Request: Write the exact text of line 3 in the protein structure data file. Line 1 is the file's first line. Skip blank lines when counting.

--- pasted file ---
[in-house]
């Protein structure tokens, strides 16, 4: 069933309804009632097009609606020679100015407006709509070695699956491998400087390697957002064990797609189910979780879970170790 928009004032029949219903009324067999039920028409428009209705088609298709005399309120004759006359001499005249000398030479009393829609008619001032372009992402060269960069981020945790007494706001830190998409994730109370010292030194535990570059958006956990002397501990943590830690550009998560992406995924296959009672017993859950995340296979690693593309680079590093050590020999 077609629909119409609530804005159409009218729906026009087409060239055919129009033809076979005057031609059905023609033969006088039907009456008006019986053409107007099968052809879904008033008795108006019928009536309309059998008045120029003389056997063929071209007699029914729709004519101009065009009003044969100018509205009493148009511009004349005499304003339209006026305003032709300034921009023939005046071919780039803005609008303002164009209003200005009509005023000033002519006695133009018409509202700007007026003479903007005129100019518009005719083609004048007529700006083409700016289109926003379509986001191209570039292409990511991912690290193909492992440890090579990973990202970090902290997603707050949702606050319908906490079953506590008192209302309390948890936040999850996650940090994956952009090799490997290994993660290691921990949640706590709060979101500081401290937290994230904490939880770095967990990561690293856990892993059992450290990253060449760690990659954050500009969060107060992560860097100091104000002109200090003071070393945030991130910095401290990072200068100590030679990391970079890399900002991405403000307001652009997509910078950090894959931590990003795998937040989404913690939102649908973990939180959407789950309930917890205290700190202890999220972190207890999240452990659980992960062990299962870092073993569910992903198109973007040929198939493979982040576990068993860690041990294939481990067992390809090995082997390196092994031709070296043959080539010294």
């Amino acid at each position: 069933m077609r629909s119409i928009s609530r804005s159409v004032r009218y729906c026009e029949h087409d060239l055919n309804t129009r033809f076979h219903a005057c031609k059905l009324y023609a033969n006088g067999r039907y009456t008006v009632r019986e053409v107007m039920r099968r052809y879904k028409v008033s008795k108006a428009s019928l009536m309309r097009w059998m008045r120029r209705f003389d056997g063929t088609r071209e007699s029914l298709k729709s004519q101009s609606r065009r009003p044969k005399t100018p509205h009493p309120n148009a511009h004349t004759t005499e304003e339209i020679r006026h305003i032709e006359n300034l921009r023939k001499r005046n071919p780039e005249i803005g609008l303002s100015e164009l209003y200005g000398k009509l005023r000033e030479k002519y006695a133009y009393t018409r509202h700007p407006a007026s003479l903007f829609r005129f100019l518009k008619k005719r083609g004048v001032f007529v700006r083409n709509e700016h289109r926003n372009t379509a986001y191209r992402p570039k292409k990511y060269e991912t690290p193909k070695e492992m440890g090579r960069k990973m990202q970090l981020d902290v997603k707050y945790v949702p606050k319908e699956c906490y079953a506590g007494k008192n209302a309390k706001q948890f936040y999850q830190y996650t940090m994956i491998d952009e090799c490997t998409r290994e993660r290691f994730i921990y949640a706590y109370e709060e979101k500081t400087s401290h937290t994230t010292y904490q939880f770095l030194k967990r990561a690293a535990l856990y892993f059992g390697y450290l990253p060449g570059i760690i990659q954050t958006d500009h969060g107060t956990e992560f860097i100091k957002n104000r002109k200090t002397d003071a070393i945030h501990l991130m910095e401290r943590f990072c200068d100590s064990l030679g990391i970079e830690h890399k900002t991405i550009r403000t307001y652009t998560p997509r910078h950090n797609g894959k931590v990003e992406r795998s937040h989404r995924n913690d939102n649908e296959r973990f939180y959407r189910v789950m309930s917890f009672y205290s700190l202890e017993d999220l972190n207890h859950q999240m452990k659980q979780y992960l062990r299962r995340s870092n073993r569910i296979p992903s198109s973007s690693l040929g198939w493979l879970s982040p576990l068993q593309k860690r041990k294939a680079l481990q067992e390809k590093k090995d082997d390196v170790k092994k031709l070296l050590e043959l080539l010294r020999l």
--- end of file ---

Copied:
């Amino acid at each position: 069933m077609r629909s119409i928009s609530r804005s159409v004032r009218y729906c026009e029949h087409d060239l055919n309804t129009r033809f076979h219903a005057c031609k059905l009324y023609a033969n006088g067999r039907y009456t008006v009632r019986e053409v107007m039920r099968r052809y879904k028409v008033s008795k108006a428009s019928l009536m309309r097009w059998m008045r120029r209705f003389d056997g063929t088609r071209e007699s029914l298709k729709s004519q101009s609606r065009r009003p044969k005399t100018p509205h009493p309120n148009a511009h004349t004759t005499e304003e339209i020679r006026h305003i032709e006359n300034l921009r023939k001499r005046n071919p780039e005249i803005g609008l303002s100015e164009l209003y200005g000398k009509l005023r000033e030479k002519y006695a133009y009393t018409r509202h700007p407006a007026s003479l903007f829609r005129f100019l518009k008619k005719r083609g004048v001032f007529v700006r083409n709509e700016h289109r926003n372009t379509a986001y191209r992402p570039k292409k990511y060269e991912t690290p193909k070695e492992m440890g090579r960069k990973m990202q970090l981020d902290v997603k707050y945790v949702p606050k319908e699956c906490y079953a506590g007494k008192n209302a309390k706001q948890f936040y999850q830190y996650t940090m994956i491998d952009e090799c490997t998409r290994e993660r290691f994730i921990y949640a706590y109370e709060e979101k500081t400087s401290h937290t994230t010292y904490q939880f770095l030194k967990r990561a690293a535990l856990y892993f059992g390697y450290l990253p060449g570059i760690i990659q954050t958006d500009h969060g107060t956990e992560f860097i100091k957002n104000r002109k200090t002397d003071a070393i945030h501990l991130m910095e401290r943590f990072c200068d100590s064990l030679g990391i970079e830690h890399k900002t991405i550009r403000t307001y652009t998560p997509r910078h950090n797609g894959k931590v990003e992406r795998s937040h989404r995924n913690d939102n649908e296959r973990f939180y959407r189910v789950m309930s917890f009672y205290s700190l202890e017993d999220l972190n207890h859950q999240m452990k659980q979780y992960l062990r299962r995340s870092n073993r569910i296979p992903s198109s973007s690693l040929g198939w493979l879970s982040p576990l068993q593309k860690r041990k294939a680079l481990q067992e390809k590093k090995d082997d390196v170790k092994k031709l070296l050590e043959l080539l010294r020999l």